Site. Memory. Reflection
American cities such as Los Angeles, can cope well with large format artworks. Memory Reflection by Lita Albuquergue first appears to be a little star, than becomes a thin line that gradually turns into a fountain and a gold sphere that seems to rise to the sky.
In the essay by ArtAtSite this artwork is compared with the following artworks. Check this link
for the essay.
This miracle of art David by Michelangelo di Lodovico Buonarroti Simoni (Venice, picture 1, more information
) retains its beauty, power and magic in every format it would have been implemented.
The large scale of this artwork Spider by Louise Bourgeois (New York, picture 3, more information
), is one of the reasons of it’s impact. When this artwork would have a small scale, the impact would be less. The meaning of the artwork is needed to have impact if it would have a small scale.
This artwork Torri di Luciana by Mauro Staccioli (Florence, picture 4, more information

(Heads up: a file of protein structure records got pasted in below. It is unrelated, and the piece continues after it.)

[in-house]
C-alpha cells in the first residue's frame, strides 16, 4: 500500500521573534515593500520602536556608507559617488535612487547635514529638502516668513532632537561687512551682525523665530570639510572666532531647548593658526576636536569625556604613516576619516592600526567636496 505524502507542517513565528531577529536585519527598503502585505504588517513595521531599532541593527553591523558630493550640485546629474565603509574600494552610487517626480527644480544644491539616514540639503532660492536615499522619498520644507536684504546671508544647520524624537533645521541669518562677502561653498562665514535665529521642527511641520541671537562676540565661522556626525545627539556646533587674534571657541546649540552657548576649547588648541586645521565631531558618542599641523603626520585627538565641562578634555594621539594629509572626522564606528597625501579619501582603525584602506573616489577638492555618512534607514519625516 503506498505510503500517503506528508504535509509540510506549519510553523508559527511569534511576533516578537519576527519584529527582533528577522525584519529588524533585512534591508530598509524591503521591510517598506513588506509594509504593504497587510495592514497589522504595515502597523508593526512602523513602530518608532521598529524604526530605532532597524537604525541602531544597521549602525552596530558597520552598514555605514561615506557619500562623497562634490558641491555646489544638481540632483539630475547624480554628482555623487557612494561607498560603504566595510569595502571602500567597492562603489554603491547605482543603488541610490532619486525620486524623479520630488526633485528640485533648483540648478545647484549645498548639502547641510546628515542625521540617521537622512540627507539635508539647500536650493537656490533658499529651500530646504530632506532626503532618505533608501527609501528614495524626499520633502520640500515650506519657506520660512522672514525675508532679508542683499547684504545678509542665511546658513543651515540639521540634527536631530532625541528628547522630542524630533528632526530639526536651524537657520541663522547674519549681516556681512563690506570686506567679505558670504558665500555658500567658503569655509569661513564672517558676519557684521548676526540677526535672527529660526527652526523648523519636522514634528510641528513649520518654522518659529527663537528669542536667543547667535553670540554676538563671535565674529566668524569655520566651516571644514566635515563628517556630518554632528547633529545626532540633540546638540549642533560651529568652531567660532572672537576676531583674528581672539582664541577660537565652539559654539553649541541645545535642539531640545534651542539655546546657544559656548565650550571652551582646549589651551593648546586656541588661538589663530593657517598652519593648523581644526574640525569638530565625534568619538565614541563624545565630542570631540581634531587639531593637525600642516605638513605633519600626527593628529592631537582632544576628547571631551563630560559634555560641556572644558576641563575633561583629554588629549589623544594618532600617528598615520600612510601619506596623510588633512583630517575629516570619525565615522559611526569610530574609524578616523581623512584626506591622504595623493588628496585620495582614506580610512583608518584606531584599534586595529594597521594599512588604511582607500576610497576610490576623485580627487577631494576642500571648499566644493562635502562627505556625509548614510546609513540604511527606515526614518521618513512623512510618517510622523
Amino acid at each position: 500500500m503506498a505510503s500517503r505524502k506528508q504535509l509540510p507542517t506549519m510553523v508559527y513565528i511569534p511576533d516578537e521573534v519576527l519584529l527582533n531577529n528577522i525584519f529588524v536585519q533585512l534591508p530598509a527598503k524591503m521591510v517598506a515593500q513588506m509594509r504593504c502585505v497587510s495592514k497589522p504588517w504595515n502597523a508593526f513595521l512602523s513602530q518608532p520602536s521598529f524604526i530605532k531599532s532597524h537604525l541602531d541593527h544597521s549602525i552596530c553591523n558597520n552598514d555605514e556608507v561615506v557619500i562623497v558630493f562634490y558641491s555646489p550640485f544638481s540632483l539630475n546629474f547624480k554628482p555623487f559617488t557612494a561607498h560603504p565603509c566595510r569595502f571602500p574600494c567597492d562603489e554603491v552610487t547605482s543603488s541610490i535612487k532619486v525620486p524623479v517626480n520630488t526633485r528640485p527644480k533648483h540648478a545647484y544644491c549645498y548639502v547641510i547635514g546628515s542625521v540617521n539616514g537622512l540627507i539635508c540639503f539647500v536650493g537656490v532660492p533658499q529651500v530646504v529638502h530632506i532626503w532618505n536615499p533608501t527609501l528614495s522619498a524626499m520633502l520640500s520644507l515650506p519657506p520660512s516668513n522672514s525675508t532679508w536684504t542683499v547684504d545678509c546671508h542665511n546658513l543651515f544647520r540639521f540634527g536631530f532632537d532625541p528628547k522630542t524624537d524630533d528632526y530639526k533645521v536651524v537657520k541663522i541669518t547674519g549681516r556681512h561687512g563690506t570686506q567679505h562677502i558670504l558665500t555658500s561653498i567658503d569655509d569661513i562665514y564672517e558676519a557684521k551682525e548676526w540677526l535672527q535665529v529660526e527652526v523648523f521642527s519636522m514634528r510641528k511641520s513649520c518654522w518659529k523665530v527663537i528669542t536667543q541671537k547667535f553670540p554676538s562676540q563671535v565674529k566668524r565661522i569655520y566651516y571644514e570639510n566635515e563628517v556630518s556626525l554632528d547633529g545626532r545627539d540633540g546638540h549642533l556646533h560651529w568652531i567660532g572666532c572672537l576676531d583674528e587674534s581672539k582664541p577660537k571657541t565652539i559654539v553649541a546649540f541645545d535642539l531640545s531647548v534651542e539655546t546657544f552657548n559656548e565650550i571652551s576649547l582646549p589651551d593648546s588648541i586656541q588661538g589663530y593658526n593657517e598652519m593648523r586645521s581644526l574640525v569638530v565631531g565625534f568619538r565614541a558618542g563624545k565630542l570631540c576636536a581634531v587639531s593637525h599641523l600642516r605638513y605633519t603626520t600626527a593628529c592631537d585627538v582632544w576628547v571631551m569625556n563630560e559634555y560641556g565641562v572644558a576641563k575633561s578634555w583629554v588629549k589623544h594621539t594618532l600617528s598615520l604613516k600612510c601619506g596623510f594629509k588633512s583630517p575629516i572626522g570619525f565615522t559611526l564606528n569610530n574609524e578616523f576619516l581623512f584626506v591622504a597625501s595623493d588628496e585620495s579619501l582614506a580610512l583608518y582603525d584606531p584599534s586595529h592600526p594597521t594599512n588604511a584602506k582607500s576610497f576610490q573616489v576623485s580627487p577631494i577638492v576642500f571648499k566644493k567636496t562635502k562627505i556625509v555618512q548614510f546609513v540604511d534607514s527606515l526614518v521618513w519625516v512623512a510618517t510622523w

) seems to be able to carry the entire area and be able to place this on the earth. In a smaller size, the effect would be partially lost.
Site/Memory/Reflection consists of six elements. Between the Central Libray and 550 S. Hope St. are bronze startbursts on the street. From a street level sidewalk, a line of blue glass leads up the middle of a staircase and into a plaza. On the plaza at the end of the blue glass line is a tall polished black granite, rectangular in shape and monolithic in size. On the front face of the granite is a gold sun disk medallion. Blue neon lighting at the back of the monolith subtly connects the blue glass line that trails to the bottom of the stairs. The north end of the plaza has a stepped pyramidal sculpture. At the opposite end of the plaza is a stainless steel fountain whose shape mirrors that of the stepped pyramid. The other feature is the Memorialization Room and Walkway, which is underneath the flight of stairs leading to the black granite monolith. The Memorialization Room is painted in a soft cream shade, and overhead a gold leaf domed ceiling glows in the softly lit room. Directly beneath the dome and etched onto the floor is a polished black granite circle with a photo emulsion of the Earth. The doors to the room are bronze and are sculpted with patterns of numbers and letters. Leading back to the Memorialization Room is a polished black granite walkway with inlaid rectangles of bronze.
From 1915 to 1985 the Church of the Open Hand stood at this site. A video on display in the Memorialization Room highlights this history of the site, the church and churches in Downtown in general."